Banks and retailers hop on Apple Pay bandwagon

Discussion
Sep 10, 2014

Yesterday was Apple’s big day. The tech giant introduced its new Apple iPhone and its long awaited Watch. While both of those products may be big news, what’s inside them — specifically Apple Pay — may prove to be the biggest headline of all.

In short, Apple Pay promises to give consumers a safe, convenient way to make payments, no credit cards needed. Owners of Apple’s new iPhone 6 models will not need to wake their display or open an app to make a payment. Thanks to a Near Field Communication (NFC) antenna in the device, all that is necessary is to bring the phone near a contactless reader with a finger on Touch ID.

For those worried about their sensitive data falling into the hands of thieves, Apple says it has that covered. Apple doesn’t store an individual’s credit card number or give it to stores where purchases are made.

"We create a device-only account number and we store it safely in the secure element," said Apple senior vice president Eddy Cue during yesterday’s keynote address. "Each time you pay, we use a one-time payment number along with a dynamic security code, so you no longer have the static code on the back of your plastic card."

Apple has buy-in from major banks, the top three credit card companies and retailers representing more than 220,000 stores in the U.S., including the Apple Store, Bloomingdale’s, Disney Store, Macy’s, McDonald’s, Nike, Petco, Staples, Subway, Toys "R" Us, Walgreens and Whole Foods.

"This should be a very natural extension of smartphone technology," Gil Lauria, an analyst with Wedbush Securities, told The Wall Street Journal. "Imagine walking through Macy’s and getting an offer for 15 percent off sent right to your phone and then being able to apply that just by flashing your phone at the register."

Apple Pay will also be included in apps for Groupon, Instacart, Panera Bread, Sephora, Starbucks, Target and others.

"We know mobile is becoming the front door to Target, and we’re focused on creating the best possible mobile experiences for our guests," said Jason Goldberger, senior vice president of Target.com and mobile, on the chain’s A Bullseye View website. "We’re thrilled to support Apple Pay to streamline how our guests pay in the Target app — this absolutely makes purchasing from Target’s mobile app easier than ever."

According to a recent survey conducted for CreditCards.com, 44 percent percent of respondents said they’ll never use phones to make payments while 18 percent expect to "hardly ever" use them. Apple has succeeded in getting Americans to change behaviors in the past. Will the same be true with Apple Pay?

How does Apple Pay stack up against other mobile payment options? Will Apple succeed where others have failed in changing consumer payment behavior? How much market share will Apple Pay need to be viable?

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25 Comments on "Banks and retailers hop on Apple Pay bandwagon"


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Keith Anderson
Guest
7 years 8 months ago

At first glance, Apple Pay has two key advantages vs. many competitors:

  1. An additional layer of security that some are saying could have prevented some of the recent, highly-publicized data breaches
  2. Apple doesn’t know what shoppers bought, where they bought it or what they paid for it. This is one of the key barriers to merchant engagement for alternative payment models.

Apple appears to have learned from others’ mistakes engaging merchants and shoppers, and their odds seem better than their predecessors. But I do have big questions about the economics of Apple Pay, which haven’t been widely discussed.

Frank Riso
Guest
7 years 8 months ago

All I can say is, it’s about time. Once Apple nation starts to use mobile payment it will catch on very fast. Android has had this feature but since very few if any retailers accepted it, it died on the vine. Now it can move forward with all the Apple users. MSI had the NFC feature for their devices planned as far back as 2007, but again retailers and consumers were not ready. Can I say it again? It’s about time!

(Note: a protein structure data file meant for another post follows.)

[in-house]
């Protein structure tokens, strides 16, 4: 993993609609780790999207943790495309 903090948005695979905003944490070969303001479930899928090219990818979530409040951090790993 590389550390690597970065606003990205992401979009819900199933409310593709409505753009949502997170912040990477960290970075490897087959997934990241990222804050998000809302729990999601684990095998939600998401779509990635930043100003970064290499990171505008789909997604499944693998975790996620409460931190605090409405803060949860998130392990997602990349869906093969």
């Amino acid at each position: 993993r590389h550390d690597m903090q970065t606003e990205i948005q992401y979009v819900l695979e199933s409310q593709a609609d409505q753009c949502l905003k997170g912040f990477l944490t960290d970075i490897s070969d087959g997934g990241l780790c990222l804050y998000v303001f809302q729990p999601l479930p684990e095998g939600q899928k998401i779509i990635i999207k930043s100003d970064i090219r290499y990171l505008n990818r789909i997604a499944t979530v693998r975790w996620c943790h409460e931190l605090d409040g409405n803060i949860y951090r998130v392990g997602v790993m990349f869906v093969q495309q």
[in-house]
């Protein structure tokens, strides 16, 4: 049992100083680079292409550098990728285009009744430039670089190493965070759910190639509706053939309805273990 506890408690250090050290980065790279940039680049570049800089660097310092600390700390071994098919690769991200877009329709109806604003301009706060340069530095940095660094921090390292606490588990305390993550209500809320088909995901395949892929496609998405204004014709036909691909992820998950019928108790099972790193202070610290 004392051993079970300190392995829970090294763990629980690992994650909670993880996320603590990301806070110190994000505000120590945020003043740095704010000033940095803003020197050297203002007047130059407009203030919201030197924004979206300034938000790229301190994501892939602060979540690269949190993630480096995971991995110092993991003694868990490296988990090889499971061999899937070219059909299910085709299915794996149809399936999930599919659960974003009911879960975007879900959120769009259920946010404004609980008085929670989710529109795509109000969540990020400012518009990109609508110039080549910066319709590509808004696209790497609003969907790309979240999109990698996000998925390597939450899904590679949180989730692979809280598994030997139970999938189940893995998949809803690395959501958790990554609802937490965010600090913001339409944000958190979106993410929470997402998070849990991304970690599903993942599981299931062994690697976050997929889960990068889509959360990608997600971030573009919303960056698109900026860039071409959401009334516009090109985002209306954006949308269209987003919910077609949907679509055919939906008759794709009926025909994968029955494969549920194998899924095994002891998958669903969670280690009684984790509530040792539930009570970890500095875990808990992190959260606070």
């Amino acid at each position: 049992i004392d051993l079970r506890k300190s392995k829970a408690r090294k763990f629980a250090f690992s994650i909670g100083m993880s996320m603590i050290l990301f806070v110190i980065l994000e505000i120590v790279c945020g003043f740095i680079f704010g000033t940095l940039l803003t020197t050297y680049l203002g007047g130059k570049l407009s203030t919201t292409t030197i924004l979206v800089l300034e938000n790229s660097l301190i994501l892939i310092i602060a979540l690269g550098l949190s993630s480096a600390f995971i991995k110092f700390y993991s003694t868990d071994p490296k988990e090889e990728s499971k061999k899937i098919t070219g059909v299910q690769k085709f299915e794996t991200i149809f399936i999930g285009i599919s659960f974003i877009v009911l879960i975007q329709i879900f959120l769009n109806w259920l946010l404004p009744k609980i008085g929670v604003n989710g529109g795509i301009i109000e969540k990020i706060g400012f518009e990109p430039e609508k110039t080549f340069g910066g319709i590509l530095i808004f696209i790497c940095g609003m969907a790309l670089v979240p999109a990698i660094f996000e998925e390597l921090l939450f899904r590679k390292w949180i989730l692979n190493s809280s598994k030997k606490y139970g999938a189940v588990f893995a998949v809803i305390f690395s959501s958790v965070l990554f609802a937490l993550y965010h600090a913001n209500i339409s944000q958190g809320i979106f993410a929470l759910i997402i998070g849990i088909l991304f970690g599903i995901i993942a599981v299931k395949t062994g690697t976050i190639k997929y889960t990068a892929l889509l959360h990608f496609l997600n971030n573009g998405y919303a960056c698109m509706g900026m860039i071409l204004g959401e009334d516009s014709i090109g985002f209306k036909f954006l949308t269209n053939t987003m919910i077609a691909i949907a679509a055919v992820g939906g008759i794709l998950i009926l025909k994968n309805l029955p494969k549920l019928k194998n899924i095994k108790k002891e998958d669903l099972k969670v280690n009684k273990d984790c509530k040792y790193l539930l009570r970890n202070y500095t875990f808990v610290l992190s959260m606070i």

Dick Seesel
Guest
7 years 8 months ago

It sounds like the the dynamic security code is akin to the sort of chip technology common in credit cards outside the U.S. (and I believe those cards are less prone to data breaches as a result). It won’t happen overnight, but Apple will break down resistance over time to the idea of “pay-by-phone,” in the same way that consumers are comfortable today shopping online and entering credit card data on their smartphones and tablets. The number of partners enlisted by Apple, from credit card brands to national retailers, should help Apple Pay gain additional traction.

David Dorf
Guest
7 years 8 months ago

It appears that Apple is doing payment correctly. They made steady progress with Touch ID and Passbook, and are now adding NFC to round out the technology. The key here is their use of tokenization, which is the secure way to handle payments. But with the recent bad press around hacking, I fear many consumers will be reluctant to give it a try even though it’s probably safer than the status quo. It will take some education and time without any incidents before consumers build up enough trust. Apple needs to be patient and hope that retailers stick with them for the long haul.

Tom Redd
Guest
7 years 8 months ago

NFC and the supporting technology will be a major selling point to the shopper on why they should use their phone. The barrage of promos that are applicable only to mobile-based purchases will be another enticer for people to use their mobile. Apple Pay, because it is Apple, is one way Apple will succeed where others have failed. Hey, the Millennials live by Apple and if Apple says DO IT consider it DONE.

P.S. I watched the live release yesterday, and must say the Apple Watch is very impressive. Might get one—would for sure make me more “hip.”

Cathy Hotka
Guest
7 years 8 months ago

Apple Pay makes for an exciting story! But expect adoption to be slow. A lot of consumers will have to be convinced that their data will remain protected. With a choice between shaving off a few seconds and having a safer transaction, consumers will choose safety.

Max Goldberg
Guest
7 years 8 months ago